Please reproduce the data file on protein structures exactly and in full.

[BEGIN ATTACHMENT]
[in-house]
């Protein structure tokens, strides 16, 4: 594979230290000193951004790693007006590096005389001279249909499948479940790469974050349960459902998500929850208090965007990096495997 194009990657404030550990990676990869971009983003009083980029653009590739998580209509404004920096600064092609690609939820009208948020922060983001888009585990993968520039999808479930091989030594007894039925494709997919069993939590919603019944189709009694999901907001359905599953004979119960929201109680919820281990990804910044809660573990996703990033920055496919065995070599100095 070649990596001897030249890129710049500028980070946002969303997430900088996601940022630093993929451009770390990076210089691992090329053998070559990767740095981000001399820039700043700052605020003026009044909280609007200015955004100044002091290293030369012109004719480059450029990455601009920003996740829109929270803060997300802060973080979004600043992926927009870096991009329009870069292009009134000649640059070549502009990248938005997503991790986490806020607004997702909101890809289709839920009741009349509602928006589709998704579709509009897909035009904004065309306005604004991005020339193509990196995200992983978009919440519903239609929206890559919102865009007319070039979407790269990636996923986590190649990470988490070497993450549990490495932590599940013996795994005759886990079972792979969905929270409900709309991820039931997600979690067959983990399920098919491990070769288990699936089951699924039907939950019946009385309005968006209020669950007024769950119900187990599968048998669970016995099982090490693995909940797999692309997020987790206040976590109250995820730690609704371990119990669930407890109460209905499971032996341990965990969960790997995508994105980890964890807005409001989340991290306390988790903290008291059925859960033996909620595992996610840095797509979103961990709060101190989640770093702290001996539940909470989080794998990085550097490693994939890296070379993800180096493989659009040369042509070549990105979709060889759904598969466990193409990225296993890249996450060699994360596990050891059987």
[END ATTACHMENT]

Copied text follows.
[in-house]
């Protein structure tokens, strides 16, 4: 594979230290000193951004790693007006590096005389001279249909499948479940790469974050349960459902998500929850208090965007990096495997 194009990657404030550990990676990869971009983003009083980029653009590739998580209509404004920096600064092609690609939820009208948020922060983001888009585990993968520039999808479930091989030594007894039925494709997919069993939590919603019944189709009694999901907001359905599953004979119960929201109680919820281990990804910044809660573990996703990033920055496919065995070599100095 070649990596001897030249890129710049500028980070946002969303997430900088996601940022630093993929451009770390990076210089691992090329053998070559990767740095981000001399820039700043700052605020003026009044909280609007200015955004100044002091290293030369012109004719480059450029990455601009920003996740829109929270803060997300802060973080979004600043992926927009870096991009329009870069292009009134000649640059070549502009990248938005997503991790986490806020607004997702909101890809289709839920009741009349509602928006589709998704579709509009897909035009904004065309306005604004991005020339193509990196995200992983978009919440519903239609929206890559919102865009007319070039979407790269990636996923986590190649990470988490070497993450549990490495932590599940013996795994005759886990079972792979969905929270409900709309991820039931997600979690067959983990399920098919491990070769288990699936089951699924039907939950019946009385309005968006209020669950007024769950119900187990599968048998669970016995099982090490693995909940797999692309997020987790206040976590109250995820730690609704371990119990669930407890109460209905499971032996341990965990969960790997995508994105980890964890807005409001989340991290306390988790903290008291059925859960033996909620595992996610840095797509979103961990709060101190989640770093702290001996539940909470989080794998990085550097490693994939890296070379993800180096493989659009040369042509070549990105979709060889759904598969466990193409990225296993890249996450060699994360596990050891059987």